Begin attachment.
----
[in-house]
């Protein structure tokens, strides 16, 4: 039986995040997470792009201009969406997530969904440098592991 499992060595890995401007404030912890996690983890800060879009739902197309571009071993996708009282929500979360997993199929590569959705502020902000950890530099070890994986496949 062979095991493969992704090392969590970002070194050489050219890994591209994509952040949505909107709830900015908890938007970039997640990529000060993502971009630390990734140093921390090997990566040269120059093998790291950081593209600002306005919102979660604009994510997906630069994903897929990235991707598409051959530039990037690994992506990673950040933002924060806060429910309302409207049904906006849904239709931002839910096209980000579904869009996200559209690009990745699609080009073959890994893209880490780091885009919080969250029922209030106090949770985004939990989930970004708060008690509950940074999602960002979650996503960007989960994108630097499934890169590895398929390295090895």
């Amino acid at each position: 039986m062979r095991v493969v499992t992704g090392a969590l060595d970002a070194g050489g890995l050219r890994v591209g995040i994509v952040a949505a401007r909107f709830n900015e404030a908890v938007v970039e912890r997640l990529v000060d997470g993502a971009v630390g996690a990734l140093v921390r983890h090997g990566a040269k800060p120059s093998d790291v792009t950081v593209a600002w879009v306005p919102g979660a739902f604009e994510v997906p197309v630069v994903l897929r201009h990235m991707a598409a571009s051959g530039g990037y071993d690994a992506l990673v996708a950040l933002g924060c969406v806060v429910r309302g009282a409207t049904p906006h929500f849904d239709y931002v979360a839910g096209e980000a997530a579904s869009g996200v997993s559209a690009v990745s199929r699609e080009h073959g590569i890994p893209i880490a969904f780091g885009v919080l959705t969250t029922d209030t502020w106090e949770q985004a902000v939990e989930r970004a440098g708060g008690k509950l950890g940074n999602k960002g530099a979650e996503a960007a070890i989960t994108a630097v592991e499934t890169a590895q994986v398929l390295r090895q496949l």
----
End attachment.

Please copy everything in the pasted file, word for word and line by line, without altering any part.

[in-house]
């Protein structure tokens, strides 16, 4: 039986995040997470792009201009969406997530969904440098592991 499992060595890995401007404030912890996690983890800060879009739902197309571009071993996708009282929500979360997993199929590569959705502020902000950890530099070890994986496949 062979095991493969992704090392969590970002070194050489050219890994591209994509952040949505909107709830900015908890938007970039997640990529000060993502971009630390990734140093921390090997990566040269120059093998790291950081593209600002306005919102979660604009994510997906630069994903897929990235991707598409051959530039990037690994992506990673950040933002924060806060429910309302409207049904906006849904239709931002839910096209980000579904869009996200559209690009990745699609080009073959890994893209880490780091885009919080969250029922209030106090949770985004939990989930970004708060008690509950940074999602960002979650996503960007989960994108630097499934890169590895398929390295090895």
């Amino acid at each position: 039986m062979r095991v493969v499992t992704g090392a969590l060595d970002a070194g050489g890995l050219r890994v591209g995040i994509v952040a949505a401007r909107f709830n900015e404030a908890v938007v970039e912890r997640l990529v000060d997470g993502a971009v630390g996690a990734l140093v921390r983890h090997g990566a040269k800060p120059s093998d790291v792009t950081v593209a600002w879009v306005p919102g979660a739902f604009e994510v997906p197309v630069v994903l897929r201009h990235m991707a598409a571009s051959g530039g990037y071993d690994a992506l990673v996708a950040l933002g924060c969406v806060v429910r309302g009282a409207t049904p906006h929500f849904d239709y931002v979360a839910g096209e980000a997530a579904s869009g996200v997993s559209a690009v990745s199929r699609e080009h073959g590569i890994p893209i880490a969904f780091g885009v919080l959705t969250t029922d209030t502020w106090e949770q985004a902000v939990e989930r970004a440098g708060g008690k509950l950890g940074n999602k960002g530099a979650e996503a960007a070890i989960t994108a630097v592991e499934t890169a590895q994986v398929l390295r090895q496949l």